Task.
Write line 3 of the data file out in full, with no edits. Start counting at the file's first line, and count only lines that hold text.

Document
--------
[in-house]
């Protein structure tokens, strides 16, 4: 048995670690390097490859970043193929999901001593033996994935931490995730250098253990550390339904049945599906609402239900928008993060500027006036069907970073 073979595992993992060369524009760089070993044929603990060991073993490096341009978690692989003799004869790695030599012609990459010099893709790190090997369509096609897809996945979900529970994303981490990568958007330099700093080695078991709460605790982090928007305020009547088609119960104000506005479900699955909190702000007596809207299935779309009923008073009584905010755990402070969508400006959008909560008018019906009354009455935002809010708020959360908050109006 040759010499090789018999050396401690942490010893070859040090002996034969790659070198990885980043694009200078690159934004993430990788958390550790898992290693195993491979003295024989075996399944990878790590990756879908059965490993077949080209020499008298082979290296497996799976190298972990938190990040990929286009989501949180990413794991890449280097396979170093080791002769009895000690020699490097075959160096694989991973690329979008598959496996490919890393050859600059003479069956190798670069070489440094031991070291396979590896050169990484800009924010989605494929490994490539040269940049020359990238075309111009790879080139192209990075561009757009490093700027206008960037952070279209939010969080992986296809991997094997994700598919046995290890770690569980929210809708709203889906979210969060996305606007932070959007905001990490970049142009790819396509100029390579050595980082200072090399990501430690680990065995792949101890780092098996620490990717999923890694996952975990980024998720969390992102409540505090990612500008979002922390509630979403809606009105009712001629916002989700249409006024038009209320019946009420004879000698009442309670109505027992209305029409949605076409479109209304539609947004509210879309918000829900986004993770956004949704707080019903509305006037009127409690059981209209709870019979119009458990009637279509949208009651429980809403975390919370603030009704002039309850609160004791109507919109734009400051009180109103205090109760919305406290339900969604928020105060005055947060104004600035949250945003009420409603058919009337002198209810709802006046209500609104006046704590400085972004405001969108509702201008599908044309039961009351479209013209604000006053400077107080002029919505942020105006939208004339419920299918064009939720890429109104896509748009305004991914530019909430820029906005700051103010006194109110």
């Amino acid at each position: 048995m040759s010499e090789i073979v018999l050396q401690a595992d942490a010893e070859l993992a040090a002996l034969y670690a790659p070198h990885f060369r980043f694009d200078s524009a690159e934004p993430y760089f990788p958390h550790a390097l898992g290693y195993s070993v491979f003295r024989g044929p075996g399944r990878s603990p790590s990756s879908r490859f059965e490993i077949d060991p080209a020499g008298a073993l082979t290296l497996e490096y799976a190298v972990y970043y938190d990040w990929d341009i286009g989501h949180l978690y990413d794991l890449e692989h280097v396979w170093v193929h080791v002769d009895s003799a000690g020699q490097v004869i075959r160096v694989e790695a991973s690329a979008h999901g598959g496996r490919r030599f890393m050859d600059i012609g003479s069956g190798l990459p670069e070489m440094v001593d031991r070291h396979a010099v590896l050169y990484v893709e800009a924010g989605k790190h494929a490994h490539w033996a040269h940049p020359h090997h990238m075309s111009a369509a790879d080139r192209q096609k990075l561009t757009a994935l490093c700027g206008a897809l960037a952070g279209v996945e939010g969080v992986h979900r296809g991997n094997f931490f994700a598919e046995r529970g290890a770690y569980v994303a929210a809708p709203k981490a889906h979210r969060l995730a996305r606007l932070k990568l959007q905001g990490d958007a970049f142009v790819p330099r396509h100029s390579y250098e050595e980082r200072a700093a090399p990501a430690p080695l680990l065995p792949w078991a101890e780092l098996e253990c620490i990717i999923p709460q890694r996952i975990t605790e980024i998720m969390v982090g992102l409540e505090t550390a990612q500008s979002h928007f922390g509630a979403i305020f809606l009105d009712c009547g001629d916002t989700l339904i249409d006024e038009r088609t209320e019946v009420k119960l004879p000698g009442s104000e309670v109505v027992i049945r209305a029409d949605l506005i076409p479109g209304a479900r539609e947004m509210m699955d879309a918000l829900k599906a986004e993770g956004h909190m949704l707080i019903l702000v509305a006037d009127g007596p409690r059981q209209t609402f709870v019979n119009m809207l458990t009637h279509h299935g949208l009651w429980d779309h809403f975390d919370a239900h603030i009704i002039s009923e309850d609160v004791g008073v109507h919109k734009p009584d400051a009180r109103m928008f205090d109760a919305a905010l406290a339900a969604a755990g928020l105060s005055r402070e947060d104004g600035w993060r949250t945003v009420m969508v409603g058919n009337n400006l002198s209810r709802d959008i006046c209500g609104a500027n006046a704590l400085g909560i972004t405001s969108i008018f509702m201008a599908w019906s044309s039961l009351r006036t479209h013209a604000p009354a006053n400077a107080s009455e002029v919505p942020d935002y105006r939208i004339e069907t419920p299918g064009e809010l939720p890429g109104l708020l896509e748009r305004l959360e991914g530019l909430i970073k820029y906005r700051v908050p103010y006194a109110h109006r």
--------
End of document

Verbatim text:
């Amino acid at each position: 048995m040759s010499e090789i073979v018999l050396q401690a595992d942490a010893e070859l993992a040090a002996l034969y670690a790659p070198h990885f060369r980043f694009d200078s524009a690159e934004p993430y760089f990788p958390h550790a390097l898992g290693y195993s070993v491979f003295r024989g044929p075996g399944r990878s603990p790590s990756s879908r490859f059965e490993i077949d060991p080209a020499g008298a073993l082979t290296l497996e490096y799976a190298v972990y970043y938190d990040w990929d341009i286009g989501h949180l978690y990413d794991l890449e692989h280097v396979w170093v193929h080791v002769d009895s003799a000690g020699q490097v004869i075959r160096v694989e790695a991973s690329a979008h999901g598959g496996r490919r030599f890393m050859d600059i012609g003479s069956g190798l990459p670069e070489m440094v001593d031991r070291h396979a010099v590896l050169y990484v893709e800009a924010g989605k790190h494929a490994h490539w033996a040269h940049p020359h090997h990238m075309s111009a369509a790879d080139r192209q096609k990075l561009t757009a994935l490093c700027g206008a897809l960037a952070g279209v996945e939010g969080v992986h979900r296809g991997n094997f931490f994700a598919e046995r529970g290890a770690y569980v994303a929210a809708p709203k981490a889906h979210r969060l995730a996305r606007l932070k990568l959007q905001g990490d958007a970049f142009v790819p330099r396509h100029s390579y250098e050595e980082r200072a700093a090399p990501a430690p080695l680990l065995p792949w078991a101890e780092l098996e253990c620490i990717i999923p709460q890694r996952i975990t605790e980024i998720m969390v982090g992102l409540e505090t550390a990612q500008s979002h928007f922390g509630a979403i305020f809606l009105d009712c009547g001629d916002t989700l339904i249409d006024e038009r088609t209320e019946v009420k119960l004879p000698g009442s104000e309670v109505v027992i049945r209305a029409d949605l506005i076409p479109g209304a479900r539609e947004m509210m699955d879309a918000l829900k599906a986004e993770g956004h909190m949704l707080i019903l702000v509305a006037d009127g007596p409690r059981q209209t609402f709870v019979n119009m809207l458990t009637h279509h299935g949208l009651w429980d779309h809403f975390d919370a239900h603030i009704i002039s009923e309850d609160v004791g008073v109507h919109k734009p009584d400051a009180r109103m928008f205090d109760a919305a905010l406290a339900a969604a755990g928020l105060s005055r402070e947060d104004g600035w993060r949250t945003v009420m969508v409603g058919n009337n400006l002198s209810r709802d959008i006046c209500g609104a500027n006046a704590l400085g909560i972004t405001s969108i008018f509702m201008a599908w019906s044309s039961l009351r006036t479209h013209a604000p009354a006053n400077a107080s009455e002029v919505p942020d935002y105006r939208i004339e069907t419920p299918g064009e809010l939720p890429g109104l708020l896509e748009r305004l959360e991914g530019l909430i970073k820029y906005r700051v908050p103010y006194a109110h109006r």